Strictly speaking it’s not base 7/2 that I’m using, because I’m allowing digits 0, 1, 2, 3, 4, 5, 6.

However, by using an exploding dots machine, we can represent positive integers in the form where and each .

Here,

So just as for sesquinary palindromes, in which the digits of a palindrome, base 3/2, read the same backwards as forwards, we can look for palindromes base 7/2.

The following Mathematica code produces the base 7/2 digits of a positive integer:

**SevenToTwoDigits[n0_] := Module[{n = n0}, digits = {};**

** While[n >= 7, digits = Prepend[digits, 7*FractionalPart[n/7]]; **

** n = 2*IntegerPart[n/7]];**

** digits = Prepend[digits, n]] **

For example,

**SevenToTwoDigits[373]**

gives {2, 1, 2, 1, 2}, so the base 10 number 373 is palindromic base 7/2.

There aren’t many sesquinary palindromes, so how many palindromes base 7/2 are there?

Gobs and gobs!

Here’s how we can find base 7/2 palindromes up to 100000:

**L = {};**

**While[n <= 100000, **

** If[SevenToTwoDigits[n] == Reverse[SevenToTwoDigits[n]], L = {L, n}];**

** n++]**

**L = Flatten[L]**

This gives us the following 115 numbers (written base 10) up to 100000 that are base 7/2 palindromes:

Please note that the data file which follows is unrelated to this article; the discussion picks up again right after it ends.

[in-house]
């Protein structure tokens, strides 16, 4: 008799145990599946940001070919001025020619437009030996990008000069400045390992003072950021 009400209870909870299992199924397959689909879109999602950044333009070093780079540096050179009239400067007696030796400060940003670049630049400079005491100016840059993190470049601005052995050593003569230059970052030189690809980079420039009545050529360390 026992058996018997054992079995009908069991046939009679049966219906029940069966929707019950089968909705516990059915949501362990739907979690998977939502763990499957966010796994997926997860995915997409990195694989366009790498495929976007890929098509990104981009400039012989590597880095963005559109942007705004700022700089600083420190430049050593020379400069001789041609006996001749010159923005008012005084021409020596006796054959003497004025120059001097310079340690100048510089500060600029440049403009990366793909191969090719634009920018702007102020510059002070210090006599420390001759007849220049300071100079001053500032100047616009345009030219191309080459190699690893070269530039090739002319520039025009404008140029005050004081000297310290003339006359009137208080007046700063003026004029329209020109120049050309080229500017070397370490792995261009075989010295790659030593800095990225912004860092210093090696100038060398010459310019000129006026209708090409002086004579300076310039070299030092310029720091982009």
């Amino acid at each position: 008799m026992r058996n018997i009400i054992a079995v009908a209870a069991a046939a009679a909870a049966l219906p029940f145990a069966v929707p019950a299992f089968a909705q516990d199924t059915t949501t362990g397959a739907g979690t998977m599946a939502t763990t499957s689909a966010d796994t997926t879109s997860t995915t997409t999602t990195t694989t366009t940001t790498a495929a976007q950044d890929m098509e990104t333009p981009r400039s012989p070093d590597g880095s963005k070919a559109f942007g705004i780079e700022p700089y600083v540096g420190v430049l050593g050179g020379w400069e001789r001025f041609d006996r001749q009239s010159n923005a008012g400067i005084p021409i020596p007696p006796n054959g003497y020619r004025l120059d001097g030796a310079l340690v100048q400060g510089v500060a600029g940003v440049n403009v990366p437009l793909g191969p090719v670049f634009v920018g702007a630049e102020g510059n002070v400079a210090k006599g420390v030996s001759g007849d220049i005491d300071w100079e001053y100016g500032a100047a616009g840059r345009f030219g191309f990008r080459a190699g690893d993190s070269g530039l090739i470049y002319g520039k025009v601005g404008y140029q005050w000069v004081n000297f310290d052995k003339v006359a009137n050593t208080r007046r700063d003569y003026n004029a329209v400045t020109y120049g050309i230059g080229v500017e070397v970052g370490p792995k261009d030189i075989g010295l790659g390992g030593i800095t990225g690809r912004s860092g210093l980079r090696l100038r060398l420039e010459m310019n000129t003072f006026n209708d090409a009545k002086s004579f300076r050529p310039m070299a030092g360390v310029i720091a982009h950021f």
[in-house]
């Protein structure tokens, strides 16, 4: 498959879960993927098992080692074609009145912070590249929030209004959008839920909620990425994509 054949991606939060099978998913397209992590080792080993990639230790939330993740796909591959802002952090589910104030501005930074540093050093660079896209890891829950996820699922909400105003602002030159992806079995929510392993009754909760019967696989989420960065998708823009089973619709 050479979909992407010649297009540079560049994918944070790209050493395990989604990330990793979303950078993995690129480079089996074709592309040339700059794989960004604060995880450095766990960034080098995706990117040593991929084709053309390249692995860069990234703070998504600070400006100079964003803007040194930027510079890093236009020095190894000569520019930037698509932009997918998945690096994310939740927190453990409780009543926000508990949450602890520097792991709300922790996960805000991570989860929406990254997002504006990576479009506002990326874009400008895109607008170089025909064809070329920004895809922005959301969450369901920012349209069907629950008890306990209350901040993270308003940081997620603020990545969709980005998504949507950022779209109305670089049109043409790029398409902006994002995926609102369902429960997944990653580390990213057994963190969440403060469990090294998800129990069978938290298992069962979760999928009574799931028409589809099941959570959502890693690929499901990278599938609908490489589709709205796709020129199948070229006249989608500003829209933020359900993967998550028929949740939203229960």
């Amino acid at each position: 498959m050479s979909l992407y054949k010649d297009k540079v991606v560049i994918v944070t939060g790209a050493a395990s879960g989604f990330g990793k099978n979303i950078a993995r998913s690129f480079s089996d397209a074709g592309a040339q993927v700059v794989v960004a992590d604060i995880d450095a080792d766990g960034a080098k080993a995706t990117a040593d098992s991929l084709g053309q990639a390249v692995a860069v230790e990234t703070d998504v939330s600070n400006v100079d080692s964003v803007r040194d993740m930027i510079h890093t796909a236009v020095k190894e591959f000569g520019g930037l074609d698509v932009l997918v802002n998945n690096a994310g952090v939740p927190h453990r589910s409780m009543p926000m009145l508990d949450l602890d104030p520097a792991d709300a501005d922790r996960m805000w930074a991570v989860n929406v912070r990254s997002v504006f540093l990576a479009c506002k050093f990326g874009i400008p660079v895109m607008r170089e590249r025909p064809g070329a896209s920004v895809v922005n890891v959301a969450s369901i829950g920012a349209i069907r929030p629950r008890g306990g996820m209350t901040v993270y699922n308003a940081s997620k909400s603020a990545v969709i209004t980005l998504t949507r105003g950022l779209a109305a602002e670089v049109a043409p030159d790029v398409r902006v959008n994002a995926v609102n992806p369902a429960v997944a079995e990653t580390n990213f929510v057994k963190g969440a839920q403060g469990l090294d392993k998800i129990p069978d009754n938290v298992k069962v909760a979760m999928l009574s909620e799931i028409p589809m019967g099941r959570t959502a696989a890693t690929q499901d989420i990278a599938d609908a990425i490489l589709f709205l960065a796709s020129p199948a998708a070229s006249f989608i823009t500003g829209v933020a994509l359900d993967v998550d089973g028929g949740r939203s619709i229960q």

{1, 2, 3, 4, 5, 6, 9, 18, 27, 30, 37, 44, 53, 60, 67, 74, 83, 90, 97, 135, 207, 270, 279, 342, 373, 422, 478, 534, 583, 641, 697, 746, 802, 851, 907, 956, 965, 1014, 1070, 1119, 1175, 1206, 2151, 2160, 2412, 3357, 3366, 3618, 4293, 5028, 5224, 5427, 5966, 6162, 6365, 6904, 7100, 7296, 7648, 7844, 8383, 8586, 8782, 9321, 9517, 9720, 10455, 10658, 10854, 11393, 11589, 11941, 12137, 12879, 13075, 13271, 13810, 14013, 14209, 14748, 26856, 27738, 28620, 30195, 31077, 31959, 32841, 34416, 35298, 36180, 37755, 38637, 39519, 40401, 51627, 58879, 69225, 69911, 72508, 73194, 76477, 77163, 78395, 79081, 81678, 82364, 85647, 86333, 88930, 89616, 93398, 94084, 94770, 97367, 98053}

Up to 1000000 there are 197 positive integers that are base 7/2 palindromes.

The relative abundance of base 7/2 palindromes has to have something to do with the distance 5=7-2 between 7 and 2, but I’m not sure what yet. Any clues?